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The Wisdom of My Mothers

on May 13, 2012


“The older I get, the wiser my mother is.”  Never have words rung so true. Now that I have teenagers and have slid past my fortieth birthday I realize that my mom is a genius.  So is my mother-in-law.  They are brilliant. Both women have had such an impact on my life that it only seemed appropriate to talk about it on Mother’s Day.  They are different in many ways but similar in others, not the least of which is this: they are incredible mothers and they’ve both taught me how to be a mother.

I will start with my mom because, well, I’ve known her longer.  This is the woman who raised me.  The one who took care of me when I was sick, comforted me when I was sad,  disciplined me when I needed it and loved me when I was the least lovable. She’s rejoiced with me, cried with me and walked with me through some incredibly difficult times. She’s a prayer warrior. She has callouses on her knees with my name on them.  She’s amazing. She’s always had a knack of knowing just what to say. I will never forget when I first started realizing she was very wise indeed.  It was my first day home with our firstborn child.  Mom was staying with us to help.  I was trying to give our son a bath for the first time.  He was screaming.  Over the din, my mom patted my back and said, “You’re doing fine.  He doesn’t like it, but you aren’t hurting him at all.  There will be lots of times he doesn’t like what you are doing but it’ll be the right thing to do.”   When I called her in a snit five years later because the school suggested that we wait another year to start the same son in school she said to me, “He’s going to spend the rest of his life going to school or working.  It’s such a short time that kids really get to be little.  Give him the extra year and enjoy it.”  I can’t count how many times when I was frustrated or exhausted she’d look at me and say, “They are only little for a short time and then they will grow up and leave.  Enjoy them.”  Now that my kids seem to be on a race pace to leave our home, I see the wisdom in those words.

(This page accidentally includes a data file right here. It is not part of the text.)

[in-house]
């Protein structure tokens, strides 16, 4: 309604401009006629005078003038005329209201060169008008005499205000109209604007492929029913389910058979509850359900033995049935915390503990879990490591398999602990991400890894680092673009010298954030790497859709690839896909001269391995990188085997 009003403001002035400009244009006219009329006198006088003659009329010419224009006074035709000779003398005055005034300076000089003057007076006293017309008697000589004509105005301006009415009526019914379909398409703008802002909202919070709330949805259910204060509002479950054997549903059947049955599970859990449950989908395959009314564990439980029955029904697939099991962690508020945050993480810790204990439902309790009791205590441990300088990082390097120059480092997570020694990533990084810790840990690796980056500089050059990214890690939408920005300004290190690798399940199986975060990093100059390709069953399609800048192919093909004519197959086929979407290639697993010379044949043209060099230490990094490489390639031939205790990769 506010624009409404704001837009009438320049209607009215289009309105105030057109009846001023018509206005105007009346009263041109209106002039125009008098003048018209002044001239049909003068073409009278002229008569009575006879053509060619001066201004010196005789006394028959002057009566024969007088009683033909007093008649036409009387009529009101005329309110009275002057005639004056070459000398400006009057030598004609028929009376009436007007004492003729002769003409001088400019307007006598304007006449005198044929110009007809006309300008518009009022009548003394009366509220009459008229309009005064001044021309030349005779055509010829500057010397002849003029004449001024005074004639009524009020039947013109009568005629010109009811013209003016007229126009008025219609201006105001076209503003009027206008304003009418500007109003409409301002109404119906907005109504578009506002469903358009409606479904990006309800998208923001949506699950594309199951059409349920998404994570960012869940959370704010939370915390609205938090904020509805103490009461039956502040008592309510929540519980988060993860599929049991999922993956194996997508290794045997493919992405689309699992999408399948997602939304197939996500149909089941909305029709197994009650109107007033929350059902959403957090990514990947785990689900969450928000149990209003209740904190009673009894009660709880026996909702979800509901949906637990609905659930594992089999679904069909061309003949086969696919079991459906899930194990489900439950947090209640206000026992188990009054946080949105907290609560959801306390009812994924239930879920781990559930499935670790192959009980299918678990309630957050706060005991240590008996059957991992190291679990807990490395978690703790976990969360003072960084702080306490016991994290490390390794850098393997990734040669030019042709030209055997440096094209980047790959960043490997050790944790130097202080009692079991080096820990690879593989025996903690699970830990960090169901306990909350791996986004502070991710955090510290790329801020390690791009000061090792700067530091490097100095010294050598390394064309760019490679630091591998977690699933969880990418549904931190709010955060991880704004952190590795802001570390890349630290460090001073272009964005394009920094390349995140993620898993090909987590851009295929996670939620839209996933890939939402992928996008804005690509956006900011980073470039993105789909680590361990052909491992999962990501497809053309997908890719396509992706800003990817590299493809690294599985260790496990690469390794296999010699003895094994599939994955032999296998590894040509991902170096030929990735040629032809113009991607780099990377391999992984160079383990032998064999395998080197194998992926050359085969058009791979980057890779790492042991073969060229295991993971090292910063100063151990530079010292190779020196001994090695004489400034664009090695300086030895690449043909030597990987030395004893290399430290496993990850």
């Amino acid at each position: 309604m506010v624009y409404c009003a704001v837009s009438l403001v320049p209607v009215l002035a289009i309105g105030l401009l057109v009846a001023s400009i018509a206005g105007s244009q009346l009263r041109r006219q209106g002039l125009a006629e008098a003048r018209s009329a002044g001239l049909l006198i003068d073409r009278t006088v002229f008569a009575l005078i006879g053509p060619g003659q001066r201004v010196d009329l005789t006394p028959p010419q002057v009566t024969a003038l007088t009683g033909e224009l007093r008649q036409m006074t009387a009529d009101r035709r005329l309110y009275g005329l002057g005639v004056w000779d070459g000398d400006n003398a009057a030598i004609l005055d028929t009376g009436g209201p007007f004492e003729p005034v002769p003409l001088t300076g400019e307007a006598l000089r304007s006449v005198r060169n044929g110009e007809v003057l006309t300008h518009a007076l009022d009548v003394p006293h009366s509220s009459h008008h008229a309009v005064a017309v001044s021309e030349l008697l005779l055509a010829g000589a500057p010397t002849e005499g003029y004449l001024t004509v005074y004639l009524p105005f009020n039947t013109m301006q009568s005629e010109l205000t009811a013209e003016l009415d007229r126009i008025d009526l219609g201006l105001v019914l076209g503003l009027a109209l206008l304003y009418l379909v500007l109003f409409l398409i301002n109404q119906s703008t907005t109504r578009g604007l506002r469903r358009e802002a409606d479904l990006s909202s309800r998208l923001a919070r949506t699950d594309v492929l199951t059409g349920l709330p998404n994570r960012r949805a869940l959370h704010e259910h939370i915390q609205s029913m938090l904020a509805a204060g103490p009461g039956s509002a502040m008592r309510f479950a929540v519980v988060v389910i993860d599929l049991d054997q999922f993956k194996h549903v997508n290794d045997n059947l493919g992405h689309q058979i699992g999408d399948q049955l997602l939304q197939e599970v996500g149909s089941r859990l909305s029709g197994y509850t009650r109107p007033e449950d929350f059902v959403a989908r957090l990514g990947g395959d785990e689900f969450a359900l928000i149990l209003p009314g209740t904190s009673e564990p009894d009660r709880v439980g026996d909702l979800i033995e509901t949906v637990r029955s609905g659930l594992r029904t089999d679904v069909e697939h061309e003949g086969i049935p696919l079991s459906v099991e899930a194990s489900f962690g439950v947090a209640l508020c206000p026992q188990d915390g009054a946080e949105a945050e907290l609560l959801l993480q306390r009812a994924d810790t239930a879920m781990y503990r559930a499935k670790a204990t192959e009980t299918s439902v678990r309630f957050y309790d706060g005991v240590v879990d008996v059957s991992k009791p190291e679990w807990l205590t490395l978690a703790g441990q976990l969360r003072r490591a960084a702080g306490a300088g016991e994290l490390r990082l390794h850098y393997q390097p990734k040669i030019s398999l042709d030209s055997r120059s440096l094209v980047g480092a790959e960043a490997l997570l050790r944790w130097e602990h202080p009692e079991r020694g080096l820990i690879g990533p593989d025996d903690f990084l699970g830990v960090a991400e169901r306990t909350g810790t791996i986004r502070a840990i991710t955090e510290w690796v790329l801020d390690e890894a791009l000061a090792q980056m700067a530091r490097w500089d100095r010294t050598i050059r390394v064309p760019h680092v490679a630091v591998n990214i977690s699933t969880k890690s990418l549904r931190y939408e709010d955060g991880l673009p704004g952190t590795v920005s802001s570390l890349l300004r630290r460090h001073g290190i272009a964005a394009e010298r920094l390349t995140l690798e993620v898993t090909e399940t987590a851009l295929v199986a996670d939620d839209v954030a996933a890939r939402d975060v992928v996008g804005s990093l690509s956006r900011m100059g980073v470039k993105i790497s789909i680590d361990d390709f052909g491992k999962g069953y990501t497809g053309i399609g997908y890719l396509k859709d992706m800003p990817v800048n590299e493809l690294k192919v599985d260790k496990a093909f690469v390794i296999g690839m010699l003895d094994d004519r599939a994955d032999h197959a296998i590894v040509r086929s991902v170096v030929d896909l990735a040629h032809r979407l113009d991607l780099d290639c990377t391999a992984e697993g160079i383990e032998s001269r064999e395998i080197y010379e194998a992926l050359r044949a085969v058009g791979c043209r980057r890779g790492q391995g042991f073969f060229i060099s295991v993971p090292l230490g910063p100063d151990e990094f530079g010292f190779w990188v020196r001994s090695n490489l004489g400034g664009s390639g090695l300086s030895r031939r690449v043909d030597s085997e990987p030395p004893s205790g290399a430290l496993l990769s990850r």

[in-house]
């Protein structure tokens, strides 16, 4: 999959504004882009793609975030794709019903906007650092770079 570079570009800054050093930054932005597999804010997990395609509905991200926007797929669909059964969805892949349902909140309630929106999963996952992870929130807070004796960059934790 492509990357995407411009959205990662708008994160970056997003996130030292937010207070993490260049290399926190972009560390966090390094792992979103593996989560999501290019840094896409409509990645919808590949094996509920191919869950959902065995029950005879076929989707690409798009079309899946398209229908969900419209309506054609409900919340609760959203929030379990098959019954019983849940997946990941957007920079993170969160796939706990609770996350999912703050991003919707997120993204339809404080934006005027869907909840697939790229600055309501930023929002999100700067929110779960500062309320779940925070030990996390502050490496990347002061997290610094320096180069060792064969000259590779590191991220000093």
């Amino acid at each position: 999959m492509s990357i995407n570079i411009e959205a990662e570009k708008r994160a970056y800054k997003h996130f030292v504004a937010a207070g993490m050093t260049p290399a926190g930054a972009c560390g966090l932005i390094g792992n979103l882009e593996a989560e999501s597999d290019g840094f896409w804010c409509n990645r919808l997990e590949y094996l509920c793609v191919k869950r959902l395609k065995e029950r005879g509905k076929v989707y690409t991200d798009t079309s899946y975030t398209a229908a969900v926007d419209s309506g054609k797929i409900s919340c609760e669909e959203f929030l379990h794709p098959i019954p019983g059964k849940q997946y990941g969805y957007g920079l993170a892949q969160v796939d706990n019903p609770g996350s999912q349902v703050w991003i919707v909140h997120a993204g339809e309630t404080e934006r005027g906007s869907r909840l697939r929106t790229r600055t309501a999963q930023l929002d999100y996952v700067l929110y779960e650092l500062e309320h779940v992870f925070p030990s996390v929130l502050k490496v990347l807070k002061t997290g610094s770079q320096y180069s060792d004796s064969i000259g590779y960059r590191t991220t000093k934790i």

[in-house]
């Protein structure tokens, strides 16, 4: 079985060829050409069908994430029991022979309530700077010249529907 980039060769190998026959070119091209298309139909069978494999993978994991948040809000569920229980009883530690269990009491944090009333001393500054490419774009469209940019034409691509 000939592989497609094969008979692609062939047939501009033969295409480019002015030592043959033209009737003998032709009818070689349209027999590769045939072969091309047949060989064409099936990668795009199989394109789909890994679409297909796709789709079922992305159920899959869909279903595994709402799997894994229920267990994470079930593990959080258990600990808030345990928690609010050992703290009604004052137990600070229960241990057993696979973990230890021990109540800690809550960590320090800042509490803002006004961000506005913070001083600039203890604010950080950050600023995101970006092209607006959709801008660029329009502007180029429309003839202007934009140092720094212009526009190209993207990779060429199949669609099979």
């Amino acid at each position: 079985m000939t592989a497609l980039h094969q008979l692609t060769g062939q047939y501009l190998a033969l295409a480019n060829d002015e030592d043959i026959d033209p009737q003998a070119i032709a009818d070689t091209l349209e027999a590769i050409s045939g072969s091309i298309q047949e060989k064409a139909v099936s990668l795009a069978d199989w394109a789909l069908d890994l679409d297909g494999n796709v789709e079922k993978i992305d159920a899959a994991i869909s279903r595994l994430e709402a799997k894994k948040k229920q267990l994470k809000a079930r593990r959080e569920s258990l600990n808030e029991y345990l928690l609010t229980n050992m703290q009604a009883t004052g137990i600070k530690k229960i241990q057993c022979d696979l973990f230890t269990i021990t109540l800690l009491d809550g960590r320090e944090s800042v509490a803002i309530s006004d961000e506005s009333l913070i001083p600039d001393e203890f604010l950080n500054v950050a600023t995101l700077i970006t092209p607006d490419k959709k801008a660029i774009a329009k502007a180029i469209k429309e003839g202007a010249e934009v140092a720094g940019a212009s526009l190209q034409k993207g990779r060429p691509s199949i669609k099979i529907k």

I met my mother-in-law when I began dating her son.  He was 18 and I was 20.  We were married and expecting our son a year and a half later.  I now have a 20 year old son and I can only imagine how I’d feel about a girl who married him and made him a father at this age. My mother-in-law is incredible. I’m forever grateful she didn’t put a contract out on me. (She could have – she works at the sheriff’s station.) One of the first things she said to me after we got married was, “Never fight about money because you won’t have any more after you are done fighting.” That wisdom has served me well over the years. She accepted me for who I am and I immediately became part of the family.  I’m one of “her’s”.  She is fiercely protective of her’s. She loves her family more than she loves herself and is always doing something to help someone.  For example: my husband stays with his parents when he is away at work four days at a time.  Not every woman would be thrilled having a forty year old kid back in her house, but she seems to be enjoying it.  She cooks for him and bakes his favorite cake: the one his wife doesn’t know how to make.   She has shown me how to pick yourself up, dust yourself off and start over again.  She’s the one who saw that I was struggling with our oldest son’s decision to go to college six hours away and wisely said, “You have to let them do what they need to do. You have to trust him to go.”  She ought to know!  She has taught me that you can love your son and still be a good mother-in-law to his wife, because she is.

I was hesitant to try to blog about both of my incredible moms in one post because I didn’t want it to look like a comparison.  I don’t compare them because it isn’t a contest.  They are both uniquely wonderful woman who have done more for me than either of them will ever realize.  The things I wrote about them today only scratch the surface of these beautiful ladies. They are both incredible grandmothers who have made my children’s life richer.  They are both jewels in the fabric of their families, though neither one of them know it.  If you ask either one of them they would both tell you they made mistakes raising their kids. They’d tell you they weren’t perfect mothers.  I disagree.  They ARE the perfect mothers for their families because no one knows us or loves us better than they do. Did they make mistakes? We don’t remember.

On the days when I find myself becoming frustrated that my kids aren’t listening and are looking at me like I haven’t a clue,  I take heart.  Some day they too will have children and my IQ will grow in their opinion. Some day something I said will register with them. I just hope that I have been half as wise as their grandmothers.



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